Pet Health Library
Nutrition and Weight Management for Cats
Your cat needs a high-quality balanced diet to make sure she gets the vitamins and minerals her body needs. New pet food diets and trends come and go, so be sure to ask your veterinarian any questions before starting your cat on a new diet. If you’re wondering what to feed your new cat, ask your veterinarian for a recommendation.
Cat and dog foods aren’t the same and you shouldn’t feed your cat dog food or vice versa. Cats need specific vitamins and amino acids, such as:
- Vitamin A: In order to keep a cat’s vision and skin healthy, your cat needs a certain amount of Vitamin A. Dogs don’t have to worry about getting vitamin A from their food because their bodies turn beta carotene into this necessary vitamin.
- Taurine: While dogs can make their own supply of this important amino acid, cats need to get it from their diet. Feeding cats dog food can lead to a type of heart disease called hypertrophic cardiomyopathy. Though many people think cats like a fish-only diet, feeding only fish to your cat won’t give them the amount of taurine they require.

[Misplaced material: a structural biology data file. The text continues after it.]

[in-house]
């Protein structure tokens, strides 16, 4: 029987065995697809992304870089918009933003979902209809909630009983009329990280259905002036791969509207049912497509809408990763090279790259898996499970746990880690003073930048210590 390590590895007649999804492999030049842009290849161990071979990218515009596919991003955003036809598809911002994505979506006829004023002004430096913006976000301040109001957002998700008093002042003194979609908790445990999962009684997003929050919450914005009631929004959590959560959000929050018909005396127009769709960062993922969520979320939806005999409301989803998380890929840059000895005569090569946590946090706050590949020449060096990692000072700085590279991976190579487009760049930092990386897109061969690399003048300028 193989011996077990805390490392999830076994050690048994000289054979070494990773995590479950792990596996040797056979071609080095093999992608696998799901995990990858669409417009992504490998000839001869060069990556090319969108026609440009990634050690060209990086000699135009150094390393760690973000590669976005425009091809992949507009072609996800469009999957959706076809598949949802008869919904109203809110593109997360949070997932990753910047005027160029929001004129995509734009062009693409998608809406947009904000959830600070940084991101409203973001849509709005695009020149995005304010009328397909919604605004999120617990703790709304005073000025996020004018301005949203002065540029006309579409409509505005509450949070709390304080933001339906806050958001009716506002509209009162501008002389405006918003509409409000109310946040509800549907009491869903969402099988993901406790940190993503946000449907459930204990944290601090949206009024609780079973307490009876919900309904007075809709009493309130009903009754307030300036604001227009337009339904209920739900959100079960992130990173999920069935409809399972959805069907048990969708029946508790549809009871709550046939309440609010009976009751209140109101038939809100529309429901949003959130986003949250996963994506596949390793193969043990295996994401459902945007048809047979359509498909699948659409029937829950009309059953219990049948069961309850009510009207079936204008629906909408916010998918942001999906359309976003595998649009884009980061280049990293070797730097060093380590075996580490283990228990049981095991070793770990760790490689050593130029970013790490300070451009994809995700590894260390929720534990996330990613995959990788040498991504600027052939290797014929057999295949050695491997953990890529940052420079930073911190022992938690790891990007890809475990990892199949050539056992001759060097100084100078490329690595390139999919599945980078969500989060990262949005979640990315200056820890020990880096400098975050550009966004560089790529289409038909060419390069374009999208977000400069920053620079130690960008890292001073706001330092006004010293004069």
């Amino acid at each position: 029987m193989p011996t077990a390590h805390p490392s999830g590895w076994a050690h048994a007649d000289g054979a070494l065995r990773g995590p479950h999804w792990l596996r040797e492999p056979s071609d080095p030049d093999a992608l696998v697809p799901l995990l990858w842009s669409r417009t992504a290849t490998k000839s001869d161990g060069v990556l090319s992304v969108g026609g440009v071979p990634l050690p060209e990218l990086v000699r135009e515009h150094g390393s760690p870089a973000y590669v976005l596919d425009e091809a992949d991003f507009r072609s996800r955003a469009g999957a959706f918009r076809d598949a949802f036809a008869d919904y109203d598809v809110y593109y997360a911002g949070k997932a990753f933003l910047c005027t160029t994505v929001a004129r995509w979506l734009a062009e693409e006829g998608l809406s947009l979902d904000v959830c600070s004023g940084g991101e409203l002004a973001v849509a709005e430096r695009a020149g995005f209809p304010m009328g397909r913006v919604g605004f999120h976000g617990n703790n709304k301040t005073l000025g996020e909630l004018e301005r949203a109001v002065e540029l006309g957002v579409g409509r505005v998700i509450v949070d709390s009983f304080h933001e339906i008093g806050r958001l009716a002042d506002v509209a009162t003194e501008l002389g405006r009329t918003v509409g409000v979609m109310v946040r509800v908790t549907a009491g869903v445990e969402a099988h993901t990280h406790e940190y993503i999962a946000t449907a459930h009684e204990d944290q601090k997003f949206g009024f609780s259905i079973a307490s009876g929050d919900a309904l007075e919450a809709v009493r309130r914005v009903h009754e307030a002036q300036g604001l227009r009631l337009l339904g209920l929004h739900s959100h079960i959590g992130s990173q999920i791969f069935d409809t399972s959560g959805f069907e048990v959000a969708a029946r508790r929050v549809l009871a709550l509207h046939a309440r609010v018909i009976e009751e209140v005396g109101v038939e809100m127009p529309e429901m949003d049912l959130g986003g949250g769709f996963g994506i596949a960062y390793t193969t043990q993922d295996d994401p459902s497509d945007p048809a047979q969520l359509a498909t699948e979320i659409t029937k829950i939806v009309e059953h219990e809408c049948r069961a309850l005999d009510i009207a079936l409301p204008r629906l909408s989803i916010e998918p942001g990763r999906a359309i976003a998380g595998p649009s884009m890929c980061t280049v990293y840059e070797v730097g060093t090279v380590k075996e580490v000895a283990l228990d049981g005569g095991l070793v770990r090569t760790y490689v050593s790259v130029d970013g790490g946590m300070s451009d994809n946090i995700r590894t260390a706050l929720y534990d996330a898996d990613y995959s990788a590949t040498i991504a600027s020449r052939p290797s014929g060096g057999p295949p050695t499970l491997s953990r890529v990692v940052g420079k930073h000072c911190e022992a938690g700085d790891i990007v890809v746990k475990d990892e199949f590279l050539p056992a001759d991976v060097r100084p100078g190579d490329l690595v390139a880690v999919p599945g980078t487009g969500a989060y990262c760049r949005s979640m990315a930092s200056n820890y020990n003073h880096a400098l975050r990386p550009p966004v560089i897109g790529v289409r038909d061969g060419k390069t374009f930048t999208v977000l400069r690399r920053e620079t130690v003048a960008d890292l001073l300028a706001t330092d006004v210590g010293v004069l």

- Arachidonic acid: This fatty acid helps cats produce an inflammatory response to naturally protect against illness, control skin growth, and help other parts of the body function properly. While dogs can make their own, cats need to get arachidonic acid from their food.
- Protein: Cats need more protein than dogs and fewer carbohydrates. This is especially important for kittens and adult cats who are nursing.
Managing your cat’s weight
The Association for Pet Obesity Prevention estimates that 60% of cats are overweight or obese. In animals, fat starts to accumulate around internal organs before it’s visible from the outside. That means by the time you notice your cat is gaining weight, her health may already be negatively affected. A 10-pound cat only needs about 200 calories a day.
Being overweight or obese doesn’t just affect how your cat looks, it also increases her risk for many health problems including:
- Cranial cruciate ligament surgery
- Decreased life expectancy by up to 2.5 years
- Heart and respiratory disease
- High blood pressure
- Kidney disease
- Type 2 Diabetes and insulin resistance
If your cat does become overweight or obese, talk with your veterinarian about ways to get your cat back to a healthy weight. This could include a change in diet or starting an exercise program. Your veterinarian can help you to find a solution that works for you and your cat.
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AMC’s Community Practice aims to provide the highest quality primary veterinary care and to educate our clients about the latest in healthcare and preventative medicine, so they can make informed medical decisions for their pets, enabling their companions to live longer, happier, and healthier lives.
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